“Bleed” and “Smudge” deal with parenting, too, and how your child, or your experience raising a child, can be radically different from what you expected.
The one person in our company who is a mother said she is not sure she would be able to make it through “Smudge” because of the whole idea of having this baby and not being able to bond with it. It is the nightmare that keeps people up at night when they’re considering or are imminently about to have a kid: What if there’s something really wrong with it? . . . With “Bleed,” it is the idea of: Is there something that can happen in your family that could change it so irreparably, you might not make it?
What’s surprised you the most about working on these plays?
A rep is always a big challenge to take on. You think it’s like producing one show, but it’s really like producing three shows at the same time.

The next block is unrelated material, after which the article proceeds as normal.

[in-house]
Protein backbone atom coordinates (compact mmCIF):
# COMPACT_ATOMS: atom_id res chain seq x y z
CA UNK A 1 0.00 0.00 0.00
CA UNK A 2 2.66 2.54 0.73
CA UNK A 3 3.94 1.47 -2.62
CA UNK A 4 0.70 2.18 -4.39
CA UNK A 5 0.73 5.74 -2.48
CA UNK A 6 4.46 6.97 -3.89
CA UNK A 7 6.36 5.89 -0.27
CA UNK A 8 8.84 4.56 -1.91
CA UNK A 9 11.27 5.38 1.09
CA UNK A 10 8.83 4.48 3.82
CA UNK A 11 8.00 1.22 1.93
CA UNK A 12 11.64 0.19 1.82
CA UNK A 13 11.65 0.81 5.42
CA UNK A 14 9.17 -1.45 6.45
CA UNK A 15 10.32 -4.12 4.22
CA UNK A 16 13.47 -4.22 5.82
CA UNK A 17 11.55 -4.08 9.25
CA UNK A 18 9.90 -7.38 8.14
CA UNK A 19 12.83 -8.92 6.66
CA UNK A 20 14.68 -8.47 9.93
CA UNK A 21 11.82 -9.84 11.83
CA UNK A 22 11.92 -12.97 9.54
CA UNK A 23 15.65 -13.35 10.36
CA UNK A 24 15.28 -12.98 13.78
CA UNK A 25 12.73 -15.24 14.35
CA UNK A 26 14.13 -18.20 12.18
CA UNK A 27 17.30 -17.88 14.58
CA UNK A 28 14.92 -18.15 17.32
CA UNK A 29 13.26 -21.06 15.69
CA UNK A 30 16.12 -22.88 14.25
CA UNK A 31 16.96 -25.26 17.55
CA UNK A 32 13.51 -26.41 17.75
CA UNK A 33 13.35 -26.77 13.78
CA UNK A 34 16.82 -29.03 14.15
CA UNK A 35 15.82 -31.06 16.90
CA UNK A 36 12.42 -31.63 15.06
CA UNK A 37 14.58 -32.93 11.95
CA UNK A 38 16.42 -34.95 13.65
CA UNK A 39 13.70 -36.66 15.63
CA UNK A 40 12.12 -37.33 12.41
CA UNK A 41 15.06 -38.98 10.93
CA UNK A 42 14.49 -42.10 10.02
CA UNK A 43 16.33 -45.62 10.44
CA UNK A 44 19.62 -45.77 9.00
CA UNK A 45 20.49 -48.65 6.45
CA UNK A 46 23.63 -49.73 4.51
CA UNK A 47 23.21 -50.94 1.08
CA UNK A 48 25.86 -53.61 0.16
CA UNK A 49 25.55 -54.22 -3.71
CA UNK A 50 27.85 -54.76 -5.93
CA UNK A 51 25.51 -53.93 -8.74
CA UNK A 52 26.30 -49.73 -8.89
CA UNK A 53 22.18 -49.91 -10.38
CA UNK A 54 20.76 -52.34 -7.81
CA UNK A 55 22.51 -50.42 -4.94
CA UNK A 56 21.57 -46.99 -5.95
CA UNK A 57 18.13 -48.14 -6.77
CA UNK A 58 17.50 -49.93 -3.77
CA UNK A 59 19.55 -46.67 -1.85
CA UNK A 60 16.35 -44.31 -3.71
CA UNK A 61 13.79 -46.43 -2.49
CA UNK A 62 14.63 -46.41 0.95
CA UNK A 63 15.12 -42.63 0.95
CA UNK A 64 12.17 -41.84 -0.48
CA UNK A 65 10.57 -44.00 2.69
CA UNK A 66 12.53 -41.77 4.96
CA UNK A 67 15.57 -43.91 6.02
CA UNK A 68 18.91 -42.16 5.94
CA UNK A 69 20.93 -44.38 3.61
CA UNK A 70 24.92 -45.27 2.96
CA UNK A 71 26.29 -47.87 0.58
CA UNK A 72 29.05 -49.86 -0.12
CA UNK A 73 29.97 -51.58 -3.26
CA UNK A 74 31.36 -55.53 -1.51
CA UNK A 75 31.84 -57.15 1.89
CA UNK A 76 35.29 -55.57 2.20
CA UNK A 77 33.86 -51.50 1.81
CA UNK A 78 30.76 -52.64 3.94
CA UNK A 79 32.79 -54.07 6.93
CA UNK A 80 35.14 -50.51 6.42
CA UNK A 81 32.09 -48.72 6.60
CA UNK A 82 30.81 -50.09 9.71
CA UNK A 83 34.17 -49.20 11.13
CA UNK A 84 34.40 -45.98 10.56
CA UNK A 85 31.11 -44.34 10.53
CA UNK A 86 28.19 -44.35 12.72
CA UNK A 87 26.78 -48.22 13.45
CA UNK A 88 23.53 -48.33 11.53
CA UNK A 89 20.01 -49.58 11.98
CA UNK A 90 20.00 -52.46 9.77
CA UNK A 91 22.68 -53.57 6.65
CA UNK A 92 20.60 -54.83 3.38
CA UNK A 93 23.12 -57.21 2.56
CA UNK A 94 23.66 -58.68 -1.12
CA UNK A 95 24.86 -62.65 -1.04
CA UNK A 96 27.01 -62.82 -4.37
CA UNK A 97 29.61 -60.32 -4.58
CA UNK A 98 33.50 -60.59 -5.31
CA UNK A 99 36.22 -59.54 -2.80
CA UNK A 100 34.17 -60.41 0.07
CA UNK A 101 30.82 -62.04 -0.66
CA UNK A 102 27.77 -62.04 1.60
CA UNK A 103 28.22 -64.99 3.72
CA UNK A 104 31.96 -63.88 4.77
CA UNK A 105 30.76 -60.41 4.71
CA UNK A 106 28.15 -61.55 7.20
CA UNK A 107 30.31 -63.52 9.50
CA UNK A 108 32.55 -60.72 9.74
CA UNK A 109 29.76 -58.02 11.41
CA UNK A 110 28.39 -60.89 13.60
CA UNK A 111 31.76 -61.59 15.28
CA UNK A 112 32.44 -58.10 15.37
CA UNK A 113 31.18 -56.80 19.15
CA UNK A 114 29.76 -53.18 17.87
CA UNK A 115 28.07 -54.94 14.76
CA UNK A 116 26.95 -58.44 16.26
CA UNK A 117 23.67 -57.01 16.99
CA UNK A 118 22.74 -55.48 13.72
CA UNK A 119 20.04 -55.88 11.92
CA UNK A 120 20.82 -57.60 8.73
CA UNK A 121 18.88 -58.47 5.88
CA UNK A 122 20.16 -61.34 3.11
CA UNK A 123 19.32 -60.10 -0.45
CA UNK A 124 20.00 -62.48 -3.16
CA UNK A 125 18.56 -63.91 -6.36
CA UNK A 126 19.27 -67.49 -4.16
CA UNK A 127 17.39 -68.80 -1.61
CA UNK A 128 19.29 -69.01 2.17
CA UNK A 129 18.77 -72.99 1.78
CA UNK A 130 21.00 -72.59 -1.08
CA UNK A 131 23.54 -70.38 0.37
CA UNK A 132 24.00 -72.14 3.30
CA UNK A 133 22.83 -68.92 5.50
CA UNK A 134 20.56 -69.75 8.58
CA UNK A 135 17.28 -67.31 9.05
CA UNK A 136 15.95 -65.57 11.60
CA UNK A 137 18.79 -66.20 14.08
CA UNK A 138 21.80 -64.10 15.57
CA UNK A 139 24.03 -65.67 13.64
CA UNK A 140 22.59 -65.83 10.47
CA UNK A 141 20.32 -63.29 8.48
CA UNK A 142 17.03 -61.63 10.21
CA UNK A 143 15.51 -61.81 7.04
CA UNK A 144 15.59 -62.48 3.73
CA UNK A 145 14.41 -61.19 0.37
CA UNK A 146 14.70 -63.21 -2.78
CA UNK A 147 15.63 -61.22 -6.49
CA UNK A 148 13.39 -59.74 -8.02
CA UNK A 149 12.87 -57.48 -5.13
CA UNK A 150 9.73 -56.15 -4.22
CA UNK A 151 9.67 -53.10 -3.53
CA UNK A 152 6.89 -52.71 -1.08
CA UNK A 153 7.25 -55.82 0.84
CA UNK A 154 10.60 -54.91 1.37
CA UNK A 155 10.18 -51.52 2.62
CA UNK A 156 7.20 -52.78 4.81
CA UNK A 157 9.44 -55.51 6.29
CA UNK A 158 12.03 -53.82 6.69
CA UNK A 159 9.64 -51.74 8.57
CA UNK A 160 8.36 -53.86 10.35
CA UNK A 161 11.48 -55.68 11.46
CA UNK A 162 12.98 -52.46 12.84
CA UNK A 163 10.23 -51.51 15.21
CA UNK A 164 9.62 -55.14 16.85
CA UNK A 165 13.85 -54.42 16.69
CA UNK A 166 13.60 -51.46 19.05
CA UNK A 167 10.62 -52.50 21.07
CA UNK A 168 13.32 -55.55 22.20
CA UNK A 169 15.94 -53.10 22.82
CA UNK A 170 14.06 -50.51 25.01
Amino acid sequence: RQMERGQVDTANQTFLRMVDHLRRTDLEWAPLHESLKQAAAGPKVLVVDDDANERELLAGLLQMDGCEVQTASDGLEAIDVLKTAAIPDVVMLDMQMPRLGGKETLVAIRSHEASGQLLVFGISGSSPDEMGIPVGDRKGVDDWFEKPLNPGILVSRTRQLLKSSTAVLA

Friday to May 19 at the Writer’s Center, 4508 Walsh St., Bethesda; 703-943-7656;
Up close with No Rules
No Rules Theatre Company built its first season in residence at Signature Theatre around its opener, “Black Comedy.” Keeping with the theme of the season — “laughter” — the second show is “The Personal(s),” a world premiere by Producing Artistic Director Brian Sutow that’s based on both the Stanley Tucci and Theo van Gogh films called “Blind Date.”
“We did think this was an important follow-up, in terms of showing the range we can do,” Sutow said. “Black Comedy” is a farce, and although “The Personal(s)” also deals with humor, “this is at the opposite end of the spectrum,” he said.
“It’s a story that is a drama about comedy. . . . For this central couple, comedy was such an important coping mechanism and piece of their survival. It’s also, unfortunately, become something of their undoing. So there’s a duplicitousness of comedy.”
Sutow, who grew up with “a parent who was very, very sick for as long as I can remember” has an innate understanding of silliness-as-survival-tactic. “From the time I was talking, I was immediately starting to use comedy [as] a means of coping and survival and making sense out of some of the mysteriousness of the world and some of the unfortunate, unknowable antagonism of the world.”
Wednesday to May 18, 4200 Campbell Ave., Arlington; 336-462-9182; norulestheatre.org